1. When I was doing massage therapy, it was a ritual. I always had to have four elements in the space: earth, water, air and fire. How that usually played out was a living plant, running water fountain, some kind of essential oil in the air and a candle or three. Fire is very important to rituals, I think. I love a good fire, too. Cool post. Love the painting. Is that new?

    • I love that, Hadley. Yes, fire is important to ritual. Lighting a candle even before supper. Clears the air. Guess it is why for hundreds of years one lit a candle in a big cathedral to remember someone, and now we light candles on birthday cakes. Yes, the painting is a new one. I made it for my friend, Sadler, whose birthday is was yesterday. It is his house and it was from a picture of a bonfire he built there. It is called “Birthday Cake”….:) Thank you for the thoughtful comment. xo

  2. Waring Hills says:

    Loved the imagery Charlotte, both visual and verbal…certainly used throughout the Bible in God’s purifying fire…particularly with the technique of a silversmith, burning the impurities out of an object, too little and the job wasn’t done, too much fire and the item was destroyed…how did he know when it was purified and he was done…it was when he could see his image in the object he held.

  3. Sadler says:

    Thank you for the beautiful words and painting Charlotte. What a great Birthday Cake! The flames were a renewal of sorts. They were consuming some old things, making room for the new. This moment was the twilight just before dark and moonrise.

    • It was my pleasure. Your picture tapped into my own muse, you see. And I do think you understand the “love of a good bonfire”. I hope I can make one for you at Allee de Lune on Edisto one day. Come sit with me under the blanket of her brilliant night sky. Perhaps then we can plan a trip out into the sea on a ship named the ‘Hey Babe’.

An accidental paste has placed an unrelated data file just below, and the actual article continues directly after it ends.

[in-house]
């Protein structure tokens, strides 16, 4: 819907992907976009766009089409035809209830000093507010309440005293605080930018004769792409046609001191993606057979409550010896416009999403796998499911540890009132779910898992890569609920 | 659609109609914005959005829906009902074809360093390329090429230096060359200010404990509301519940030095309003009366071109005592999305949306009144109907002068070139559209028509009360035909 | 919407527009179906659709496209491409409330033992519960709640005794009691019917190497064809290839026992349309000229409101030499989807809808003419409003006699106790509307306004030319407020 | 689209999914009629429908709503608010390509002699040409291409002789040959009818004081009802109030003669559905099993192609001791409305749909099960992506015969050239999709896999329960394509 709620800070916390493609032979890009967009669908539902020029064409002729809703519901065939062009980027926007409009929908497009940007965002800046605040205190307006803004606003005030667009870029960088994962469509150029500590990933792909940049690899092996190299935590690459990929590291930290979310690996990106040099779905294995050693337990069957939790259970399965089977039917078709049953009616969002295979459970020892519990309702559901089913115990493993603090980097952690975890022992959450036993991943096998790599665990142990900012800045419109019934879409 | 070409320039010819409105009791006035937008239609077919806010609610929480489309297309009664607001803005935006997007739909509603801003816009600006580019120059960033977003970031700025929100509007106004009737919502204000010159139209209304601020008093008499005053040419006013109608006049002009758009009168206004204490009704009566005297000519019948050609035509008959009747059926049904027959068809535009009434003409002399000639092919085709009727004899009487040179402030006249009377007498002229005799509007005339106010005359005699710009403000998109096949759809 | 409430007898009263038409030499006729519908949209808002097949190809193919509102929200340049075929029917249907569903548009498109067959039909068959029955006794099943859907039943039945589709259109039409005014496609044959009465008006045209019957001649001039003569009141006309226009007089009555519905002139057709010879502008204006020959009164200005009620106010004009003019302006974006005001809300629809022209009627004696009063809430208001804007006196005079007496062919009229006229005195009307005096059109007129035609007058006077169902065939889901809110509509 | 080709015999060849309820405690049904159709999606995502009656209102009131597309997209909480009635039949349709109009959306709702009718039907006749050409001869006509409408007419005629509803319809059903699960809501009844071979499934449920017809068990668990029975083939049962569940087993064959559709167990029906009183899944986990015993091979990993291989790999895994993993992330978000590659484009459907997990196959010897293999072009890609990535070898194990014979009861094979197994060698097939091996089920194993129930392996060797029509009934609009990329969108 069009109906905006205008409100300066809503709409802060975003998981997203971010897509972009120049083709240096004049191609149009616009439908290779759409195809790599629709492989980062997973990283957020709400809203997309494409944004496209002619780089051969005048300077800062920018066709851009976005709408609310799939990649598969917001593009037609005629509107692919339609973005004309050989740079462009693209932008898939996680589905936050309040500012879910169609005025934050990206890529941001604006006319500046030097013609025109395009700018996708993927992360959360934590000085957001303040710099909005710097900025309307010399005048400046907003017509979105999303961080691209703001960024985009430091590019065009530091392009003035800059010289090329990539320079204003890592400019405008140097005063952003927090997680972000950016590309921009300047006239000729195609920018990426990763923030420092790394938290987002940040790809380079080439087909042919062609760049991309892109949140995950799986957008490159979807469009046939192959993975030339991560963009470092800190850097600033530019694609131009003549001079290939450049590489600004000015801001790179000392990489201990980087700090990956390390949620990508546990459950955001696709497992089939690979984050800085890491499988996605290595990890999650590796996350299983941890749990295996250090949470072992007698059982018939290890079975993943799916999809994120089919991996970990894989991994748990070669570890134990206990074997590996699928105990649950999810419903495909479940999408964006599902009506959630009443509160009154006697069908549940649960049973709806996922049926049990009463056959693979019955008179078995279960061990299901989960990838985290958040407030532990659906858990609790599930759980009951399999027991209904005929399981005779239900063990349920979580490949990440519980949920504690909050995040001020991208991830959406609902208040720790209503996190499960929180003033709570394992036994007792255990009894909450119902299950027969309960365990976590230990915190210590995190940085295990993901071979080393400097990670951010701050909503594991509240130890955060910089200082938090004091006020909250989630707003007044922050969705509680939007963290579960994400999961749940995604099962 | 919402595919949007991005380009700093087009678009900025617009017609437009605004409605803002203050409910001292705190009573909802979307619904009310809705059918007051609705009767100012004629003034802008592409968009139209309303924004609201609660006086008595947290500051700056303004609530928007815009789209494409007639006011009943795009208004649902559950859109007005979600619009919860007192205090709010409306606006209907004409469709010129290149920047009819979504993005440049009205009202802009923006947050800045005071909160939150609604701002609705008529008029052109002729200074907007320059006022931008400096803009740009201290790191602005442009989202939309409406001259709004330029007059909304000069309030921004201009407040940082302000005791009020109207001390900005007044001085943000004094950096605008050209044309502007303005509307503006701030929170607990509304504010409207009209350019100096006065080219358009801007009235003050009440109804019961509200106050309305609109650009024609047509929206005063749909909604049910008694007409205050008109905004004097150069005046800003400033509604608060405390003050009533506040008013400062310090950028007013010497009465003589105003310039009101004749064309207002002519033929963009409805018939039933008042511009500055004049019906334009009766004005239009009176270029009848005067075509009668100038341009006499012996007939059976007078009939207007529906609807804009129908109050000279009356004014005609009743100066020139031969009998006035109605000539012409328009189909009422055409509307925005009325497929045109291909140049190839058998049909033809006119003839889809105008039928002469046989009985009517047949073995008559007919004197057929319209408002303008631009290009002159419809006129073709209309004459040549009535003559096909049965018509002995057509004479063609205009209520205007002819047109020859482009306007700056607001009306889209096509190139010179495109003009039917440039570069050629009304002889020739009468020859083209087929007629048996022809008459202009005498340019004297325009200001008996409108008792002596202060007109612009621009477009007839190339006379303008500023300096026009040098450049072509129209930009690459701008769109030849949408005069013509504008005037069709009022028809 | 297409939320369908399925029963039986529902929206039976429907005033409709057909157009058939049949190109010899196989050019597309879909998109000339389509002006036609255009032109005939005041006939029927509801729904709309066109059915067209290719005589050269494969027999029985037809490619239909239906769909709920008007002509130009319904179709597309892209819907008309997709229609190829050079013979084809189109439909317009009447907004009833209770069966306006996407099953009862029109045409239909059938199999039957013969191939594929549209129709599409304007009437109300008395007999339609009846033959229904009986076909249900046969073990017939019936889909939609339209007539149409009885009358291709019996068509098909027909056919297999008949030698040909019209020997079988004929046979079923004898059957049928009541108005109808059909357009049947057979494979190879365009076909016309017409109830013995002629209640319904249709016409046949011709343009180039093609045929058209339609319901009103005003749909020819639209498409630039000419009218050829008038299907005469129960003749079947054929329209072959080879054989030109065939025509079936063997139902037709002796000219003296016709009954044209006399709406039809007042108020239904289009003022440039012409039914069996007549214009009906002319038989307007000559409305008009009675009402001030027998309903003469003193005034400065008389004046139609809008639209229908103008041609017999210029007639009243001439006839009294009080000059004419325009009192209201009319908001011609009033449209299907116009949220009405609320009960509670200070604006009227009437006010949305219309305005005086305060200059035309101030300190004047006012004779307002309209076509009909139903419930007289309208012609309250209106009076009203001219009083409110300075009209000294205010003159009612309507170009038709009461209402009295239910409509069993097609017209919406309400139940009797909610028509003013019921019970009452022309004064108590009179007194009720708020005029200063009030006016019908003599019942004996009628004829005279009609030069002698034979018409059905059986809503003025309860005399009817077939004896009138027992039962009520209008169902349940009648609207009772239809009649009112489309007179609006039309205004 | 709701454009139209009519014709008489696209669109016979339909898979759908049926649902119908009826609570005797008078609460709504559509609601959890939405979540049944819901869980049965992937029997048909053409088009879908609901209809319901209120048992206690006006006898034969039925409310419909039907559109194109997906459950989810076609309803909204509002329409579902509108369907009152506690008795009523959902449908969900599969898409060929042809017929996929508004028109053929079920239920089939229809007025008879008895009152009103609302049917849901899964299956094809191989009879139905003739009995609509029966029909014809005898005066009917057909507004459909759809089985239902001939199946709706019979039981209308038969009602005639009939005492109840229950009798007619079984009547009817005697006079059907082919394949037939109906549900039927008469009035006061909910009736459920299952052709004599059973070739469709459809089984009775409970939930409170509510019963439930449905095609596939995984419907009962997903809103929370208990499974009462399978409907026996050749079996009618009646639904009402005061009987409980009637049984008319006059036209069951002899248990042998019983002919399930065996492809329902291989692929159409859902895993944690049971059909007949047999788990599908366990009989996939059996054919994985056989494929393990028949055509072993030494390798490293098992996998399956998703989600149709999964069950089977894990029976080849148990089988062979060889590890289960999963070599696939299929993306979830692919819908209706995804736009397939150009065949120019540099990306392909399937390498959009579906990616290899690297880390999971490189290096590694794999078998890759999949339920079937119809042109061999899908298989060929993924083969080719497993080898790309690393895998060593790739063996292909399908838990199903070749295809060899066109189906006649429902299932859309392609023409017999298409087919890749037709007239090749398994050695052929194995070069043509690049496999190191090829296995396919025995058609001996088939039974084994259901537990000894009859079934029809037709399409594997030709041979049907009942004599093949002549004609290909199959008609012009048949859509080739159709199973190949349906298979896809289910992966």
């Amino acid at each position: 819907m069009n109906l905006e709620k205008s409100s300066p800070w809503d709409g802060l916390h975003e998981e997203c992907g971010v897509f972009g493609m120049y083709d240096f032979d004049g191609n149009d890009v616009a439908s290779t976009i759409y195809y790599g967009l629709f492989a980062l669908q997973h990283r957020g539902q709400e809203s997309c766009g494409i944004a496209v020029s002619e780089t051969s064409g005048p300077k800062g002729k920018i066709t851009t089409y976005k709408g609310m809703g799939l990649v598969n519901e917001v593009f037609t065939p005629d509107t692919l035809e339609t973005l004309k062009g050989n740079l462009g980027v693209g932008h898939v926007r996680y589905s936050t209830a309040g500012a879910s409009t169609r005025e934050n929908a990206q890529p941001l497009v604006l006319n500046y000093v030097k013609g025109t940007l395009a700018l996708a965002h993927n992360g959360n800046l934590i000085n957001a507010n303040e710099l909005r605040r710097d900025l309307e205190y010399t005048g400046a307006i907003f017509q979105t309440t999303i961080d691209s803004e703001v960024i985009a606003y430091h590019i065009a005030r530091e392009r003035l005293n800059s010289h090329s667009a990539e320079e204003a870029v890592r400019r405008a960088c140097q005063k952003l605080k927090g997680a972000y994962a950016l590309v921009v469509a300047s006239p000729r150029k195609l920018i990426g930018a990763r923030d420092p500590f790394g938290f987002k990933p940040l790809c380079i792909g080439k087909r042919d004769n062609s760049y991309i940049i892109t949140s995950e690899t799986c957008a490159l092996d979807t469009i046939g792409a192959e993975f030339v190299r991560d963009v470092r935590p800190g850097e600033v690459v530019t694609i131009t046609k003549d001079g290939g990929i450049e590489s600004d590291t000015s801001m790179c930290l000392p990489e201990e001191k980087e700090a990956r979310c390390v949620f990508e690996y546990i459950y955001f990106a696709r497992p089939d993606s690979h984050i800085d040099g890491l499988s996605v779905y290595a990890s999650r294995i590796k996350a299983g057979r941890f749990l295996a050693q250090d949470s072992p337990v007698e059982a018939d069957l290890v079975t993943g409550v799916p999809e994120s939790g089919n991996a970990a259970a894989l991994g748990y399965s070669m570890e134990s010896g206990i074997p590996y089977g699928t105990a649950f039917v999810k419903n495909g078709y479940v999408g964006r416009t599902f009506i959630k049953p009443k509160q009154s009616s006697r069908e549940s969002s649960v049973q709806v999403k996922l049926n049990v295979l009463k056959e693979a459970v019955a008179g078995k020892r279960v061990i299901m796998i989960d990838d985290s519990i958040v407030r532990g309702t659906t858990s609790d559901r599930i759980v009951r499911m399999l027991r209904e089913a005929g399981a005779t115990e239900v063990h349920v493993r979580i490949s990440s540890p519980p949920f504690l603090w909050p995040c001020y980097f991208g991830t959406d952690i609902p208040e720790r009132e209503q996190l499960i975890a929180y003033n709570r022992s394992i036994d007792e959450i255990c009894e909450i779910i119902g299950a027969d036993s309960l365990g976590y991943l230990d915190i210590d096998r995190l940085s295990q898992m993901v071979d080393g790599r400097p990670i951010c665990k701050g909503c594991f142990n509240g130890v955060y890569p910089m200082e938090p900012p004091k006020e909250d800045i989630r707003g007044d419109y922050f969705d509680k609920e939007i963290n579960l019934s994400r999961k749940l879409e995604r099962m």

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Welcome to my blog about the Lowcountry of South Carolina, a place proud with beauty, history and art. Sometimes we feel a call, to be, to go, to do. I was called to be an artist, and as an old midwife from Alabama said, “If the good Lord wants you to do something, you won’t have no good luck until you do it.”

So here I am writing about what I know, about the 'under glimmer' as the poet Basho, says, the way I have learned to see, to notice. I am inspired by, and talking about the history and art and culture of this place that has called me to herself. By the ancestors.

My background includes a degree in fine arts from a small private college in Florida, and before that, four years of all girls' boarding school in Asheville. I worked as a professional photographer, helped my children grow up, and now and I love seasoned things, good food, better conversation, beauty, my beloved and beautiful Italian Greyhound, Beau. Moved by the sacred places and stories of this beautiful historic land called the Lowcountry, I am here in spirit and I hope to infect you with my love of this place.